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Primary Assessment Updates April 2014

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1 Primary Assessment Updates April 2014

2 Statement from DfE, June 2013
As part of our reforms to the national curriculum, the current system of ‘levels’ used to report children’s attainment and progress will be removed.  It will not be replaced. We believe this system is complicated and difficult to understand, especially for parents. It also encourages teachers to focus on a pupil’s current level, rather than consider more broadly what the pupil can actually do. Prescribing a single detailed approach to assessment does not fit with the curriculum freedoms we are giving schools.  nationalcurriculum2014/a /assessing-without-levels (June 2013) “difficult to understand” – really? Compare what is coming in at KS2 2016! “focus on the pupil’s level” – an effect of high-stakes accountability, rather than the fault of ‘levels’! And accountability is here to stay

3 What do we know so far? KS1 and KS2 assessment 2014 and 2015 – still using levels (assessment based on current NC) Slight changes to KS2 tests (reading and maths papers) KS1 assessment unchanged 2016 – new tests for the new curriculum (standardised scores rather than levels) KS2 writing remains a teacher assessment KS1 remains as teacher assessment informed by tests (including a new Grammar test) KS2 reading – 3 pieces of text in ascending order of difficulty; children have 1 hour for reading and answering questions, rather than split 15 mins reading/45 minute questions KS2 maths – no calculators allowed in L3-5 tests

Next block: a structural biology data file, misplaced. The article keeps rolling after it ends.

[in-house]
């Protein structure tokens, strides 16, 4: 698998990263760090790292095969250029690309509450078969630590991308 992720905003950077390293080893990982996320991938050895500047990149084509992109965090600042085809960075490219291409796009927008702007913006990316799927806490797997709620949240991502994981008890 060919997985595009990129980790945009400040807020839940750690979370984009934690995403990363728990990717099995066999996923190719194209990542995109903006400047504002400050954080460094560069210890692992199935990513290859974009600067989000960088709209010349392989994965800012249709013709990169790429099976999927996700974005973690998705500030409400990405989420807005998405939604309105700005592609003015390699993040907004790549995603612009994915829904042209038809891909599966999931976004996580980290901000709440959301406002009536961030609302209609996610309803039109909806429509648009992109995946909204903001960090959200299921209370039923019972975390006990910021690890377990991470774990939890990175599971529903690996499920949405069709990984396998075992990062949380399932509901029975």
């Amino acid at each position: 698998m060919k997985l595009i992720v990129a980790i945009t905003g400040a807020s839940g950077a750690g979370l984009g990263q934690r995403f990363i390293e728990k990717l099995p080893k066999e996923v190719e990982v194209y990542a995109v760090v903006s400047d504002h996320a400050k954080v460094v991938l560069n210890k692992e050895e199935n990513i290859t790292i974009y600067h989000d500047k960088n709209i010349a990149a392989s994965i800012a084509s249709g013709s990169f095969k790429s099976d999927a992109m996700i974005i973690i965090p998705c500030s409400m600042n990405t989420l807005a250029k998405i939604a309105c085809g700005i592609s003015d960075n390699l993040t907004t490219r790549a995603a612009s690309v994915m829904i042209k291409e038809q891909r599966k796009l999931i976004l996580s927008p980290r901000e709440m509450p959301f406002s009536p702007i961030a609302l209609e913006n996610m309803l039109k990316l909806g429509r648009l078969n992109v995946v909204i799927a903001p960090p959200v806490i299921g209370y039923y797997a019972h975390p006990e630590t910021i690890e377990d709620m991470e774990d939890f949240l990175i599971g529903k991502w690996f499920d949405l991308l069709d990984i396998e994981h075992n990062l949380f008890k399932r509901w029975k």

4 2016 Assessment in more detail
DfE document: Reception baseline assessment from Sept 2016 (or 2015) - schools can choose a commercially provided assessment – or choose not to use one at all! EYFS Profile no longer statutory KS1 still teacher assessment informed by tests (externally set but internally marked) KS2 tests for reading, maths, grammar. Teacher assessment for writing and science. Progress (2023) measured from Reception to KS2 for an all-through primary – not from KS1 (except for a Junior school!) From 2023, if you haven’t administered Reception baseline (2016) you will only have attainment data (2022, progress from either Reception or KS1, whichever is better.) Floor standard – you will be above floor if either pupils make “sufficient progress” (whatever that is) in all 3 of reading, writing and maths or 85% meet the expected attainment standard (based on standardised score) The idea of ‘deciles’ has been dropped, but the basic concept of a standardised score for each pupil is retained Writing will be a teacher assessment – therefore we need some ‘performance descriptors’ (like levels?) which will be produced for Years 2 and 6. The KS1 descriptor will be available this autumn – it doesn’t say when the KS2 one will be available.